Grey Wolf

  • by Simon Dunstan, Gerrard Williams
  • Narrated by Don Hagen
  • 11 hrs and 21 mins
  • Unabridged Audiobook

Publisher's Summary

Did Hitler - code name "Grey Wolf" - really die in 1945? Gripping new evidence shows what could have happened.
When Truman asked Stalin in 1945 whether Hitler was dead, Stalin replied bluntly, "No." As late as 1952, Eisenhower declared: "We have been unable to unearth one bit of tangible evidence of Hitler's death." What really happened? Simon Dunstan and Gerrard Williams have compiled extensive evidence - some recently declassified - that Hitler actually fled Berlin and took refuge in a remote Nazi enclave in Argentina. The recent discovery that the famous "Hitler's skull" in Moscow is female, as well as newly uncovered documents, provide powerful proof for their case. Dunstan and Williams cite people, places, and dates in over 500 detailed notes that identify the plan's escape route, vehicles, aircraft, U-boats, and hideouts. Among the details: the CIA's possible involvement and Hitler's life in Patagonia - including his two daughters.


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Customer Reviews

Most Helpful

Intriguing and Utterly Engrossing!

I found this audio intriguing and utterly engrossing. It is not hard to believe that Hitler escaped to Argentina, and the historical back up shows how this may well have happened. It is a well-presented case in a book that is seriously researched and very well written.
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- morton

Without more backup, this story is fiction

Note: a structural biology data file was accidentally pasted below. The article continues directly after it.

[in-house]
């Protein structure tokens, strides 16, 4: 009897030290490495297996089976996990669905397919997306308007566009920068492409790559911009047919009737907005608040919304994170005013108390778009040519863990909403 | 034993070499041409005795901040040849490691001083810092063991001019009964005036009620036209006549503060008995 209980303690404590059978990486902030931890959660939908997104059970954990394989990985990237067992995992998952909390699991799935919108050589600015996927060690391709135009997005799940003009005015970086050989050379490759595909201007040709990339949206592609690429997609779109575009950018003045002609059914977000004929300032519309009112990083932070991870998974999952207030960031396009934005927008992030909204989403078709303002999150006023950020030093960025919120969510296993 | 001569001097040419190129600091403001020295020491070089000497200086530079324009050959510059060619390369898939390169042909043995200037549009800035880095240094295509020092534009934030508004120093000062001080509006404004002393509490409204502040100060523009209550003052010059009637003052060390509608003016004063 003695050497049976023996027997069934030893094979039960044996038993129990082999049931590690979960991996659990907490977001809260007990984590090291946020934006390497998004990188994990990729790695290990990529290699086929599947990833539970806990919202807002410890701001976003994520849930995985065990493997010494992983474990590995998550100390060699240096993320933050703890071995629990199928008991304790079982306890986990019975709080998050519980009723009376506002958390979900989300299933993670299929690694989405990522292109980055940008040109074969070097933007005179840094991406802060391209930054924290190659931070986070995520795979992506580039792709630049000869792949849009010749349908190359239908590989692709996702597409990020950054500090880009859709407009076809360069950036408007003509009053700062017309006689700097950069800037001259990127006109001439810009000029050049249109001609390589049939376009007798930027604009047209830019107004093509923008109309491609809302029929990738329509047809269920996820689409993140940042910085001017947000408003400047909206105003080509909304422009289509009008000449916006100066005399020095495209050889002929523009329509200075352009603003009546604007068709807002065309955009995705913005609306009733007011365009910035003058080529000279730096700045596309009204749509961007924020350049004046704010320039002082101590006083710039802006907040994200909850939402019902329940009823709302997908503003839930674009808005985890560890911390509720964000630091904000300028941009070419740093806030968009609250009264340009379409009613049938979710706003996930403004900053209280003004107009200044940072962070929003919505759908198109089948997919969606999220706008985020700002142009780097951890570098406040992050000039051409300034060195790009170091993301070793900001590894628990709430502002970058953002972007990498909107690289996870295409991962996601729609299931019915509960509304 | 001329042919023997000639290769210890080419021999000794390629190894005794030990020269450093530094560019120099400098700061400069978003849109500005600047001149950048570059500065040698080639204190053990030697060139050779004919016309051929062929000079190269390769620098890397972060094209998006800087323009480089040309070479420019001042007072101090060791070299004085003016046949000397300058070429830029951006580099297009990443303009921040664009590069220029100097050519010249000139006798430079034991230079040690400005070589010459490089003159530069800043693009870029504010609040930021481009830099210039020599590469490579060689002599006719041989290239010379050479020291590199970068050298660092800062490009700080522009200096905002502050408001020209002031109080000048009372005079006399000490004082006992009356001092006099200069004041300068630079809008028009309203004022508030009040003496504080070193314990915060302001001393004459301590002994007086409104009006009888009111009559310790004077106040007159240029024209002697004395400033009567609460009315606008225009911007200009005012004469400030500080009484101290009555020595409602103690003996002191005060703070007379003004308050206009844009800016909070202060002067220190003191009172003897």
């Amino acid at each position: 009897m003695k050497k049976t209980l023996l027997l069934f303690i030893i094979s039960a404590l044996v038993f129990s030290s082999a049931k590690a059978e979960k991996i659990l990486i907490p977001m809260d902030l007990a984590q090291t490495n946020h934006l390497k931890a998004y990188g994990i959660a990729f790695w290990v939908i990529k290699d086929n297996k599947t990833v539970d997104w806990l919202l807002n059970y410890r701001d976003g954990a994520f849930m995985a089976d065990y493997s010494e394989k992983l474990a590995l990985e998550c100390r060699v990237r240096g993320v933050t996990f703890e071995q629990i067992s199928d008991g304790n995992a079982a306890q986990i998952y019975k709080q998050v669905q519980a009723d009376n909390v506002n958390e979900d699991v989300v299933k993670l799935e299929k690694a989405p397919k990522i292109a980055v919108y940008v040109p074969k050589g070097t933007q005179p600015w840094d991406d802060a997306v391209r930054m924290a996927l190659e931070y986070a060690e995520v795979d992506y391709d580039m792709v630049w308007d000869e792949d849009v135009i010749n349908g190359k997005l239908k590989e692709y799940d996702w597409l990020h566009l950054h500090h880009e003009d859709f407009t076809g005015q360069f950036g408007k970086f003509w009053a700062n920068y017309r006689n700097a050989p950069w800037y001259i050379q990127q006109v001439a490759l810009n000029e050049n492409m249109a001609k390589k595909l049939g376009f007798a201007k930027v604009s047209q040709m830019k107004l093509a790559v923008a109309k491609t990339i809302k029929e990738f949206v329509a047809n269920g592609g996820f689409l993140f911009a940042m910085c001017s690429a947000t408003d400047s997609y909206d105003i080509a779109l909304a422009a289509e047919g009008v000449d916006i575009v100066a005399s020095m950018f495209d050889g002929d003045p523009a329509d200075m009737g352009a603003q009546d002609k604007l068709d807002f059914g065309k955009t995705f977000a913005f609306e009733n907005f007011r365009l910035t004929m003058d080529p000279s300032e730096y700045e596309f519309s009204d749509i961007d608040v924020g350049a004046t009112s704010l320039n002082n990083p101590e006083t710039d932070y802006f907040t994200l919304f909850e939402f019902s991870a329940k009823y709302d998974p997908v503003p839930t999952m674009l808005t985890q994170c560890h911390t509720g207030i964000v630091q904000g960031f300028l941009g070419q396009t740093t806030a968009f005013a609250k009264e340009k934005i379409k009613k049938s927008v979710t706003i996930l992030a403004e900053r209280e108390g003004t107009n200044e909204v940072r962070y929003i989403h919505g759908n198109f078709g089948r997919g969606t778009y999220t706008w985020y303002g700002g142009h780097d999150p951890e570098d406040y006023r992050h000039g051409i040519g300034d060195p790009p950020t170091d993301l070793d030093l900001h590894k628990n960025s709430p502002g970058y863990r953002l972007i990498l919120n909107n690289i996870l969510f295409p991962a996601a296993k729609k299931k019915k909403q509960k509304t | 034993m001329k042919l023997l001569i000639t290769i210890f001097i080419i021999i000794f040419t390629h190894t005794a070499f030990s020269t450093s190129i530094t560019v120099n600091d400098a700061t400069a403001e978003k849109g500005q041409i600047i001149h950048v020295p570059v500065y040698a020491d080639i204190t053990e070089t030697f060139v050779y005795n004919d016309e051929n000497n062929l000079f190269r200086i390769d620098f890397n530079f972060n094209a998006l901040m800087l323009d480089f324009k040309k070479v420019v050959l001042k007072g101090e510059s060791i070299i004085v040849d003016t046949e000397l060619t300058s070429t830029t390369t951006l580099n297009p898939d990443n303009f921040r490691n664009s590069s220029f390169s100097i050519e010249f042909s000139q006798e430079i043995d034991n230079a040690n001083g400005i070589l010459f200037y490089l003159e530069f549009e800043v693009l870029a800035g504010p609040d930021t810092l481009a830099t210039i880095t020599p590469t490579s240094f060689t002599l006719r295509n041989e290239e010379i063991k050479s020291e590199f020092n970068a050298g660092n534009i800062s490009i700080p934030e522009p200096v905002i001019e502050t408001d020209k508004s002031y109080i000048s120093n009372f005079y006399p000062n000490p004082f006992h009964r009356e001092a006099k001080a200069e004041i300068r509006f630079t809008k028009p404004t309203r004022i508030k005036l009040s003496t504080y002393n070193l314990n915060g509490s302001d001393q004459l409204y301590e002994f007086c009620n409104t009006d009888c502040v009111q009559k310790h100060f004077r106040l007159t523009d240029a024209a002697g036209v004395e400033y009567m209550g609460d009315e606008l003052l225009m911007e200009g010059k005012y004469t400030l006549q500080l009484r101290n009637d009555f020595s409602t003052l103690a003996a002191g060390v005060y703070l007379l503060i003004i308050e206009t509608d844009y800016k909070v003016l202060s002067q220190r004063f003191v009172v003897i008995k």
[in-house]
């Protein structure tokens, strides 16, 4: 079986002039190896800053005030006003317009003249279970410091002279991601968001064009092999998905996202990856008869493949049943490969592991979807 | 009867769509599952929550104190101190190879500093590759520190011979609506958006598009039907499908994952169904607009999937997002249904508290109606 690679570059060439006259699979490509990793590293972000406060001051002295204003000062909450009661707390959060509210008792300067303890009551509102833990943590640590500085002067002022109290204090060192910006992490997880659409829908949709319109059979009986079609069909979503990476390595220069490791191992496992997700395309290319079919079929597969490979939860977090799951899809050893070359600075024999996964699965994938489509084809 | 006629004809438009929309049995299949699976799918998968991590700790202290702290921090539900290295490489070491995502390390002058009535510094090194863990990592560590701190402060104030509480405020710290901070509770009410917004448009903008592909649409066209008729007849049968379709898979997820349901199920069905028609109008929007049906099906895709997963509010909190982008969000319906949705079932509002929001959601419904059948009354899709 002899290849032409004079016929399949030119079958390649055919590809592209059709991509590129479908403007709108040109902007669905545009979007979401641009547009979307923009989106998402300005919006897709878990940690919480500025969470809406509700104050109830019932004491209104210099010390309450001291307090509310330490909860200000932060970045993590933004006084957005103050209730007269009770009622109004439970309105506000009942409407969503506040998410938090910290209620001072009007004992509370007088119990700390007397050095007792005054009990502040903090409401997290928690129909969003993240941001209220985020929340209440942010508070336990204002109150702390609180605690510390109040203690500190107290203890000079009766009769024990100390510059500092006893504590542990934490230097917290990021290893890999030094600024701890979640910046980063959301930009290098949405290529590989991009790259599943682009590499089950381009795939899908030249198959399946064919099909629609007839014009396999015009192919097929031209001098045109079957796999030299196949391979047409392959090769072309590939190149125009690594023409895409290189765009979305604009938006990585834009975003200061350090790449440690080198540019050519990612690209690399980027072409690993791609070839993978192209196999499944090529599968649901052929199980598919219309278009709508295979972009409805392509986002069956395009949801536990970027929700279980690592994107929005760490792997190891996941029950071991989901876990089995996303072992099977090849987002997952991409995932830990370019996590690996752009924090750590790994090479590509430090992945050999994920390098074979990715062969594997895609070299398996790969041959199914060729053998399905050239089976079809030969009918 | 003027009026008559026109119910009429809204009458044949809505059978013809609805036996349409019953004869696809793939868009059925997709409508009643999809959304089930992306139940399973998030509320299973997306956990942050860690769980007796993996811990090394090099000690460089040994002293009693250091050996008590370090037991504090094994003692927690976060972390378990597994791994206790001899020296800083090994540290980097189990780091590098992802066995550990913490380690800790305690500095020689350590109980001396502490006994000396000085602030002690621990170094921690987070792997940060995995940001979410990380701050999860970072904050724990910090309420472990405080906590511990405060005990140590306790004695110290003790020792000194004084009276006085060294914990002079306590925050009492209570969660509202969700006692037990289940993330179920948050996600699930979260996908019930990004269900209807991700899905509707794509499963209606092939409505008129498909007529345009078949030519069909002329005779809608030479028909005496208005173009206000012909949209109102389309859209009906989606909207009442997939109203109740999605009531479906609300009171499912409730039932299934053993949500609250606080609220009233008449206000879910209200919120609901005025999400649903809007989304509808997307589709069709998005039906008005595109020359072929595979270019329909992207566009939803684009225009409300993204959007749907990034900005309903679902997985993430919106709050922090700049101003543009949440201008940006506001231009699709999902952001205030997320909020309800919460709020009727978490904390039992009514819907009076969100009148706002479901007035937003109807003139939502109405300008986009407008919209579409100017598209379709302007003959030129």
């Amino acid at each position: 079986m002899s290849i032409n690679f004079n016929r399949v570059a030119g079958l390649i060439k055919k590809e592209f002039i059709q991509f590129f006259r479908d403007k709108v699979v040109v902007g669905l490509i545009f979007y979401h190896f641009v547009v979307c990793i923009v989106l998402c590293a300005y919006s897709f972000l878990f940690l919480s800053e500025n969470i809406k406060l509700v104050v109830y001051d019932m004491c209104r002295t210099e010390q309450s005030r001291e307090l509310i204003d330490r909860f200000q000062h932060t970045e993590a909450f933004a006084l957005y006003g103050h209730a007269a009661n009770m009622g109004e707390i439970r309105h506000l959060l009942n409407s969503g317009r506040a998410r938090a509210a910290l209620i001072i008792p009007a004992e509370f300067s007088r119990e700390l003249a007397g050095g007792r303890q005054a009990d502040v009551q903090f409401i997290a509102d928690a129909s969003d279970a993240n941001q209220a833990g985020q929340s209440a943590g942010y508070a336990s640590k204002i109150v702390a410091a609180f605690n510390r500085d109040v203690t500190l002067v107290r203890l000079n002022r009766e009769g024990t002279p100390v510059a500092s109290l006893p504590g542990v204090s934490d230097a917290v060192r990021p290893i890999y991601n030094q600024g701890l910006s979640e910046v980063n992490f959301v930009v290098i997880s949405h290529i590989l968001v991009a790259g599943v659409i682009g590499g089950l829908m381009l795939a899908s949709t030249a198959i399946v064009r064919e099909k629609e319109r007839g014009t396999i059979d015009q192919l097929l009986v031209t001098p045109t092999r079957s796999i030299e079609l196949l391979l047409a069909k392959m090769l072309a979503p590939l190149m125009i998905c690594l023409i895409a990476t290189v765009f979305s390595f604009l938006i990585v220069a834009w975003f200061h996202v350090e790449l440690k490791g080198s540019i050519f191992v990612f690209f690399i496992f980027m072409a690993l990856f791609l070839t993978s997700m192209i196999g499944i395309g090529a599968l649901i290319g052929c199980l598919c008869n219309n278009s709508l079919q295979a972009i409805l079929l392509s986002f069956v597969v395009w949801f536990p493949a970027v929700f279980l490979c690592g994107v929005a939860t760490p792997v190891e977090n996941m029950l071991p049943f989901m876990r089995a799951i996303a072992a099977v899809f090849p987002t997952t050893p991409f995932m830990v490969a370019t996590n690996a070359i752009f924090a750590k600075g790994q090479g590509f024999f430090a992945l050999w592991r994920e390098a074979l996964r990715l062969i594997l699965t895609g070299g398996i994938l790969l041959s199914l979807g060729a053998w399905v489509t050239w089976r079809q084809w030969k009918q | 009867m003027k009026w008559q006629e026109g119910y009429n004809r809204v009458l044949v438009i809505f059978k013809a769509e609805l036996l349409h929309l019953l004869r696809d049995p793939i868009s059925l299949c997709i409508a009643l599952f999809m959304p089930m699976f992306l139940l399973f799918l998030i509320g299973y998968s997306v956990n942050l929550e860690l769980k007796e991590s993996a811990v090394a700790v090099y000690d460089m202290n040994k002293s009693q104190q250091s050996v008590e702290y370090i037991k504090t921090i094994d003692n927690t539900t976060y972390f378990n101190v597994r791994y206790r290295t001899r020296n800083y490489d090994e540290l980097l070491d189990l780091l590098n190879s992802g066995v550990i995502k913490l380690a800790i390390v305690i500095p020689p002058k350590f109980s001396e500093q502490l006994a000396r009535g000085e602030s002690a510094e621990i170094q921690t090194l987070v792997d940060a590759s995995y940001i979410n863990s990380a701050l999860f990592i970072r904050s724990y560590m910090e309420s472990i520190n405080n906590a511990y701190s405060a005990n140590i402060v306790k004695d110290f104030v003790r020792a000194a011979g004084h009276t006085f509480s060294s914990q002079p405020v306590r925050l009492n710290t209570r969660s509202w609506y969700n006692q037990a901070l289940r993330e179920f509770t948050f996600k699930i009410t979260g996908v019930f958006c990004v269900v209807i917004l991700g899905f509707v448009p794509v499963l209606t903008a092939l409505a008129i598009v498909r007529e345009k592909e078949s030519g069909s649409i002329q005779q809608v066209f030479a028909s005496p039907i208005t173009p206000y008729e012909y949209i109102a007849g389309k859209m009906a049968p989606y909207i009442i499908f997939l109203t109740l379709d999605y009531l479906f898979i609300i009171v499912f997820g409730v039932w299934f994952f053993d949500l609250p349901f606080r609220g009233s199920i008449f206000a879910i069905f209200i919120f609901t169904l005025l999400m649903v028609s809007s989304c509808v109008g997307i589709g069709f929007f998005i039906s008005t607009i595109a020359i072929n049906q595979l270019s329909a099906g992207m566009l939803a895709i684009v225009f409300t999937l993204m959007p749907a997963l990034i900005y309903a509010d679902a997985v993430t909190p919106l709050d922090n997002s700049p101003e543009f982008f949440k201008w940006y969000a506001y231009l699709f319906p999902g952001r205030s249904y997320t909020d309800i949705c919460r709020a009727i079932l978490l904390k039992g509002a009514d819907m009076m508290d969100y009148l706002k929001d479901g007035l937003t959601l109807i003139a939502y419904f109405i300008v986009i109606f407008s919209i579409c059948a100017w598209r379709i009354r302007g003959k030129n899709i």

Dunstan and Williams have approached an intriguing idea in a most unintriguing way. Did Hitler escape to Argentina in 1945 with the help of Martin Bormann? He could have. But there are too many holes in the Dunstan and Williams narrative to make an enlightened case. Specifically, they spend half the book dwelling on WWII history, which is time they could have spent proving their case. There is precious solid evidence here. If Hitler died in Argentina, where's the body for DNA testing? If he had daughters, where are they or their bodies for DNA testing? Ditto Eva Braun. And then there's the fact that the body of Martin Bormann, Hitler's major domo who was supposedly tooling around South America for years after the war, was actually unearthed years after WWII in Berlin, right around the spot a witness saw him die in May 1945. Dunstan and Williams never address that fact. One can only assume that they avoided it because they didn't have a good response. Relegate this one to fiction. It's too sloppy to be a credible work of scholarship.
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- Rob

Book Details

  • Release Date: 10-14-2011
  • Publisher: Gildan Media, LLC